The majority of PM cases (55/74, 76%) were diagnosed during the months of October to March (OR 2.85, CI (1.62; 5.03), p < 0.0001). Mothers delivering during the malaria transmission period (August to December) were more likely to be diagnosed with acute PM compared to mothers delivering during the non-transmission period from January to July (OR 3.00, CI (1.16; 7.79), p = 0.024; ptrend < 0.011 [AOR 3.00, CI (1.14; 7.94), p* = 0.026, ptrend = 0.014]). By contrast, seasonality of malaria transmission had no effect on chronic infection prevalence (OR 1.12, CI (0.42; 3.04), p = 0.82). A delayed seasonal effect could be observed for past infections in that they were significantly more likely to be diagnosed in the last three months of the malaria transmission season or thereafter through to March of the following year (OR 2.97, CI (1.33; 6.66), p < 0.008; [adjusted OR (AOR) 3.97, CI (1.67; 9.40), adjusted p-value (p*) = 0.005]) (Figure 3).
By taking advantage of a cohort study specifically designed to recruit healthy babies, and subsequent analysis adjusting for moderate low birth weight, the direct impact of PM on the infant's size during the first year of life independent from LBW-associated effects was examined. The main aim of this study was to investigate if babies who were exposed to PM showed a significantly different growth pattern during infancy compared to babies who were not exposed to PM, when the babies in both groups had a similar weight distribution at birth. The finding that the birth weights of the PM+ and PM- groups were not significantly different suggests that we successfully enrolled babies of similar birth weight distribution in both groups. Therefore any PM effects on subsequent growth could not be accounted for by a lower starting birth weight in the PM+ group.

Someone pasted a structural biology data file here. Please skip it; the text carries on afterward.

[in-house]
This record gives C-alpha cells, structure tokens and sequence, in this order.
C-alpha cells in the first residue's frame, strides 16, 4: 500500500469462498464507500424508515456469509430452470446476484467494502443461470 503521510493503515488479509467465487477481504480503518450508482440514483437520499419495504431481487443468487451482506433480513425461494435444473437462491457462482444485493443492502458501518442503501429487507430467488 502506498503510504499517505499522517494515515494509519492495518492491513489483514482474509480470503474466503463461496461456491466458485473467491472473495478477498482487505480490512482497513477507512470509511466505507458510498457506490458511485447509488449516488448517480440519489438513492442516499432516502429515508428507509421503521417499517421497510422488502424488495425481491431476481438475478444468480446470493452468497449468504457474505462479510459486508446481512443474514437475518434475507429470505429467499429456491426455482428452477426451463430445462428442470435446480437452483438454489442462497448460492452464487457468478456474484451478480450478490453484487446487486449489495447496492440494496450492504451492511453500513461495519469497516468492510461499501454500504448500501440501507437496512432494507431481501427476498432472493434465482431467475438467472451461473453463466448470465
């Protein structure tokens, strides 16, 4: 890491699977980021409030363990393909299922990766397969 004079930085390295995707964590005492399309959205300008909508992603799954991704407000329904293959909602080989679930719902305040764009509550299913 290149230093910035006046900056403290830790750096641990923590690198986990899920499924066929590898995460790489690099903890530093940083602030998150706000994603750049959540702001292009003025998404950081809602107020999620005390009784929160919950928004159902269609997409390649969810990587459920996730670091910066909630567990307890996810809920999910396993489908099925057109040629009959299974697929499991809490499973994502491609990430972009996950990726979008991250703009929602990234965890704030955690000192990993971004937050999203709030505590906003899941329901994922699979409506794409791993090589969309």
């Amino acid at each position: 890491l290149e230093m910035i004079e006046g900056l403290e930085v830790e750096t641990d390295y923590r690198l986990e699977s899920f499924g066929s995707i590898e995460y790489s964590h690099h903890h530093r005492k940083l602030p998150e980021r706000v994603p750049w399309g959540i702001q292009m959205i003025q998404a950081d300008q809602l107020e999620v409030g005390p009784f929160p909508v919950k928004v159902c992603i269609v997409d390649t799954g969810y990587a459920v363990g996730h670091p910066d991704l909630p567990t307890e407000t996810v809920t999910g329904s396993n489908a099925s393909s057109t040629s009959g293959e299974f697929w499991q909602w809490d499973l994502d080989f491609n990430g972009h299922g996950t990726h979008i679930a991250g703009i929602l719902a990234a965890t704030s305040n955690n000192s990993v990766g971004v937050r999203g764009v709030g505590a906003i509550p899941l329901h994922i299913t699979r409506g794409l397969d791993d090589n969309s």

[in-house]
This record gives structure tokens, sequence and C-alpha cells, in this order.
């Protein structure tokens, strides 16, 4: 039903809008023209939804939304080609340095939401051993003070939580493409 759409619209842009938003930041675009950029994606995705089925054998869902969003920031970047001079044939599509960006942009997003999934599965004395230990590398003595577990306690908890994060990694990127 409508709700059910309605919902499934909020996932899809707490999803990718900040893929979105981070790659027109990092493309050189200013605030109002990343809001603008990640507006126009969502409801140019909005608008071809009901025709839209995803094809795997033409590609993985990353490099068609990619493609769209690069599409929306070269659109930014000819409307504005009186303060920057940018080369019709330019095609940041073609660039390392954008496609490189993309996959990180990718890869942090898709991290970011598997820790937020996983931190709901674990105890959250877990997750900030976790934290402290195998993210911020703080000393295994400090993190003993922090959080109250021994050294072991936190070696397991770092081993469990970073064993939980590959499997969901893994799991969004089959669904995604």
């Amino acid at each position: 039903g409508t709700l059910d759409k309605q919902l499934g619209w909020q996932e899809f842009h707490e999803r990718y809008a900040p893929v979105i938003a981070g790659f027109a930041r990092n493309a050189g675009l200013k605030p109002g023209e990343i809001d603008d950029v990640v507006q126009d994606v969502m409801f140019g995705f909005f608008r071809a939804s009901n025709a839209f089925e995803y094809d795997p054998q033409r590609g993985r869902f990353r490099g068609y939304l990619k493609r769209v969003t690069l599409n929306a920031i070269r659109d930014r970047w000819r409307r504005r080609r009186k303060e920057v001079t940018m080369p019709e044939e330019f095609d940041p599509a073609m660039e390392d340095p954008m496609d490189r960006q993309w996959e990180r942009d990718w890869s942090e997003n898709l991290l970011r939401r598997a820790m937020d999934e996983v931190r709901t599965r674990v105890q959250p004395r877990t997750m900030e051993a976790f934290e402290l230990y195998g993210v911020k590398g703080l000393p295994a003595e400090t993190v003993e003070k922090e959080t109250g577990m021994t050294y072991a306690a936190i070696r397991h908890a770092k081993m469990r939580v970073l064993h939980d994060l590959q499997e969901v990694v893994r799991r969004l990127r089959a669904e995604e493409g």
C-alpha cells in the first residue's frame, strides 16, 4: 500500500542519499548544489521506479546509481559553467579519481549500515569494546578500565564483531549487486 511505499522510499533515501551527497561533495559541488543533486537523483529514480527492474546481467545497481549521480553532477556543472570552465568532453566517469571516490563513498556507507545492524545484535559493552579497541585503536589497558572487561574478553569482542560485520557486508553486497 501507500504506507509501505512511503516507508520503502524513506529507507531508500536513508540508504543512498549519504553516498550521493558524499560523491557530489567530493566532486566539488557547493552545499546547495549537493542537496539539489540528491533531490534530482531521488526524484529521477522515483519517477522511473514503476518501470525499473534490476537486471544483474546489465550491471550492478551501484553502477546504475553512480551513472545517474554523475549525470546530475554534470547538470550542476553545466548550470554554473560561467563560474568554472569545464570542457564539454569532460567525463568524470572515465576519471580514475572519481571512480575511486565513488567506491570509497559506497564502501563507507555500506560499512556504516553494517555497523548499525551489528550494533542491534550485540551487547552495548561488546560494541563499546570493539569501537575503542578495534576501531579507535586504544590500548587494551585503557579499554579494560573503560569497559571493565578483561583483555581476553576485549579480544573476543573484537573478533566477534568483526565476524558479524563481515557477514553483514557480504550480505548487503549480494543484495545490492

This study shows that first to third born infants of PM+ mothers were significantly lighter, thinner and had lower BMIfa z-scores compared to infants of PM- mothers. The analysis comprised all PM exposed infants disregarding the histological subgroup of PM. Since severity of pathological changes within the placenta, gestational age at infection or duration of infection are closely associated with PM subgroups, it is likely that the association of growth development might be different within the subgroups past, chronic and active PM. Unfortunately this study wasn't sufficiently powered to enable performance of such subgroup analyses.